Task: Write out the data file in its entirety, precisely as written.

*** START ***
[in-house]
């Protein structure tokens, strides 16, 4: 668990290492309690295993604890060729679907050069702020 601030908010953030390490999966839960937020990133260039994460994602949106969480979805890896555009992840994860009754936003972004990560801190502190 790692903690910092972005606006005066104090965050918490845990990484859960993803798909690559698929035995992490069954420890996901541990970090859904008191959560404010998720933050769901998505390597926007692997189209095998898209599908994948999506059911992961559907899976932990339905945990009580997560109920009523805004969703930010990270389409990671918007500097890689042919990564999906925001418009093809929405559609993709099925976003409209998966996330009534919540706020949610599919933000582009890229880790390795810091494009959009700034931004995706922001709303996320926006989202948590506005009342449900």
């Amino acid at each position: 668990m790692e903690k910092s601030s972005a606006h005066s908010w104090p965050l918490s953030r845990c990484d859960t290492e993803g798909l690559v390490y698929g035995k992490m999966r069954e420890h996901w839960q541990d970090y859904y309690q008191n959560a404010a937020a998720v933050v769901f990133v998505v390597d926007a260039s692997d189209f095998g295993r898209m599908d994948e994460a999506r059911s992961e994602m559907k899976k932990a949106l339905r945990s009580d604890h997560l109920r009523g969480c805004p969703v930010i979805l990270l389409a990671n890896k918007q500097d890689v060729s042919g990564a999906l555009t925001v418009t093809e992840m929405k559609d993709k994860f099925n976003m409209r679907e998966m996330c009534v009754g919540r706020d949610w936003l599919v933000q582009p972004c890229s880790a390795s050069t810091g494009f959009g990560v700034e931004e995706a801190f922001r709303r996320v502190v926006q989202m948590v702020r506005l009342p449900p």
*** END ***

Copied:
[in-house]
């Protein structure tokens, strides 16, 4: 668990290492309690295993604890060729679907050069702020 601030908010953030390490999966839960937020990133260039994460994602949106969480979805890896555009992840994860009754936003972004990560801190502190 790692903690910092972005606006005066104090965050918490845990990484859960993803798909690559698929035995992490069954420890996901541990970090859904008191959560404010998720933050769901998505390597926007692997189209095998898209599908994948999506059911992961559907899976932990339905945990009580997560109920009523805004969703930010990270389409990671918007500097890689042919990564999906925001418009093809929405559609993709099925976003409209998966996330009534919540706020949610599919933000582009890229880790390795810091494009959009700034931004995706922001709303996320926006989202948590506005009342449900």
């Amino acid at each position: 668990m790692e903690k910092s601030s972005a606006h005066s908010w104090p965050l918490s953030r845990c990484d859960t290492e993803g798909l690559v390490y698929g035995k992490m999966r069954e420890h996901w839960q541990d970090y859904y309690q008191n959560a404010a937020a998720v933050v769901f990133v998505v390597d926007a260039s692997d189209f095998g295993r898209m599908d994948e994460a999506r059911s992961e994602m559907k899976k932990a949106l339905r945990s009580d604890h997560l109920r009523g969480c805004p969703v930010i979805l990270l389409a990671n890896k918007q500097d890689v060729s042919g990564a999906l555009t925001v418009t093809e992840m929405k559609d993709k994860f099925n976003m409209r679907e998966m996330c009534v009754g919540r706020d949610w936003l599919v933000q582009p972004c890229s880790a390795s050069t810091g494009f959009g990560v700034e931004e995706a801190f922001r709303r996320v502190v926006q989202m948590v702020r506005l009342p449900p």